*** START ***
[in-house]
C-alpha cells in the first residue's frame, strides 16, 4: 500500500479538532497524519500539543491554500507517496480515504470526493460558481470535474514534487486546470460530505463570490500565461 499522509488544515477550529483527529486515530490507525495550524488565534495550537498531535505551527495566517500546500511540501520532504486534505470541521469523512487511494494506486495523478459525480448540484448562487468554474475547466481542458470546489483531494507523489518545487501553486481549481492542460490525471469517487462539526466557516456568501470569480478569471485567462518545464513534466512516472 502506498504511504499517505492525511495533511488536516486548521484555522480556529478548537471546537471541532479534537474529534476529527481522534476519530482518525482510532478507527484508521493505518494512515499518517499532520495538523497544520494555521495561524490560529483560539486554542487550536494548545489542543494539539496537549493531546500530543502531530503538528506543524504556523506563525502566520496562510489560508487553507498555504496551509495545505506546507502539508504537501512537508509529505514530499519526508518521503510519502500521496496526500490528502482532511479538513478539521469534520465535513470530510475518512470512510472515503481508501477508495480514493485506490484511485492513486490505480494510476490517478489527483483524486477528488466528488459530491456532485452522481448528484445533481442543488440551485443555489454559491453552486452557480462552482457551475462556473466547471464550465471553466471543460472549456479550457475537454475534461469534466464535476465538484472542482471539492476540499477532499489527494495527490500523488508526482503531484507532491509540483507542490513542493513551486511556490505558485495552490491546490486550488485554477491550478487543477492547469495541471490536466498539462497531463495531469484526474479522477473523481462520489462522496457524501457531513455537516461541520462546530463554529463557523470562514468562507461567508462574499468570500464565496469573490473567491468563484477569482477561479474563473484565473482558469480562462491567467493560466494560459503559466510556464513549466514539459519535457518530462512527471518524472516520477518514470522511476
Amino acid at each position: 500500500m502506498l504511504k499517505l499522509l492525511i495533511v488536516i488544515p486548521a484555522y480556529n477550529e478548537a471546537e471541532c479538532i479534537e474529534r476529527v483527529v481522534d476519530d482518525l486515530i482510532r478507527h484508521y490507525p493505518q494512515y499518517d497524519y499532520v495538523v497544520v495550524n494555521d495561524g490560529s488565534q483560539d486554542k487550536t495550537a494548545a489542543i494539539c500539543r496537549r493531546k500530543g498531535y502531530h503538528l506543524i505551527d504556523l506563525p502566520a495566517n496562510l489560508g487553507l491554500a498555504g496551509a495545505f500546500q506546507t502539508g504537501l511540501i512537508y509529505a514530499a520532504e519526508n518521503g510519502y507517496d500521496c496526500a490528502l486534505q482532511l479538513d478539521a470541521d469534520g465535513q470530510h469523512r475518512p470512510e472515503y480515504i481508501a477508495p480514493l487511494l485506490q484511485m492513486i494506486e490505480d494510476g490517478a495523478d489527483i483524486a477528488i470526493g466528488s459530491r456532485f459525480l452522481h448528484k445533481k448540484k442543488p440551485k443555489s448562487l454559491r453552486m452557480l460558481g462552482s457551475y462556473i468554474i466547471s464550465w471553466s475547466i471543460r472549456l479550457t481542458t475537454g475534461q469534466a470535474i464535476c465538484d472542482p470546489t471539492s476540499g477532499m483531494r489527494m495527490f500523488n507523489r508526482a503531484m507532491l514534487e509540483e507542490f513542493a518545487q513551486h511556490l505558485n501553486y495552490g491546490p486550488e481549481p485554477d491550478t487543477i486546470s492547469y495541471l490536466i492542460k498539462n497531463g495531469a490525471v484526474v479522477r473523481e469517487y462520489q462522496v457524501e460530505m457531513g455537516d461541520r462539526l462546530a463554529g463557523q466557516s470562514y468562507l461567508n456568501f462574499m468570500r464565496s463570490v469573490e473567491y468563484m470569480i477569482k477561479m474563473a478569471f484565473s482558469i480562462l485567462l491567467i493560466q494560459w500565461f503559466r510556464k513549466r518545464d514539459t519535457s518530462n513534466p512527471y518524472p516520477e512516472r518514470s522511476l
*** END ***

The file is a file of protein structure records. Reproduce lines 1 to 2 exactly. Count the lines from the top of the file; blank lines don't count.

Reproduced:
[in-house]
C-alpha cells in the first residue's frame, strides 16, 4: 500500500479538532497524519500539543491554500507517496480515504470526493460558481470535474514534487486546470460530505463570490500565461 499522509488544515477550529483527529486515530490507525495550524488565534495550537498531535505551527495566517500546500511540501520532504486534505470541521469523512487511494494506486495523478459525480448540484448562487468554474475547466481542458470546489483531494507523489518545487501553486481549481492542460490525471469517487462539526466557516456568501470569480478569471485567462518545464513534466512516472 502506498504511504499517505492525511495533511488536516486548521484555522480556529478548537471546537471541532479534537474529534476529527481522534476519530482518525482510532478507527484508521493505518494512515499518517499532520495538523497544520494555521495561524490560529483560539486554542487550536494548545489542543494539539496537549493531546500530543502531530503538528506543524504556523506563525502566520496562510489560508487553507498555504496551509495545505506546507502539508504537501512537508509529505514530499519526508518521503510519502500521496496526500490528502482532511479538513478539521469534520465535513470530510475518512470512510472515503481508501477508495480514493485506490484511485492513486490505480494510476490517478489527483483524486477528488466528488459530491456532485452522481448528484445533481442543488440551485443555489454559491453552486452557480462552482457551475462556473466547471464550465471553466471543460472549456479550457475537454475534461469534466464535476465538484472542482471539492476540499477532499489527494495527490500523488508526482503531484507532491509540483507542490513542493513551486511556490505558485495552490491546490486550488485554477491550478487543477492547469495541471490536466498539462497531463495531469484526474479522477473523481462520489462522496457524501457531513455537516461541520462546530463554529463557523470562514468562507461567508462574499468570500464565496469573490473567491468563484477569482477561479474563473484565473482558469480562462491567467493560466494560459503559466510556464513549466514539459519535457518530462512527471518524472516520477518514470522511476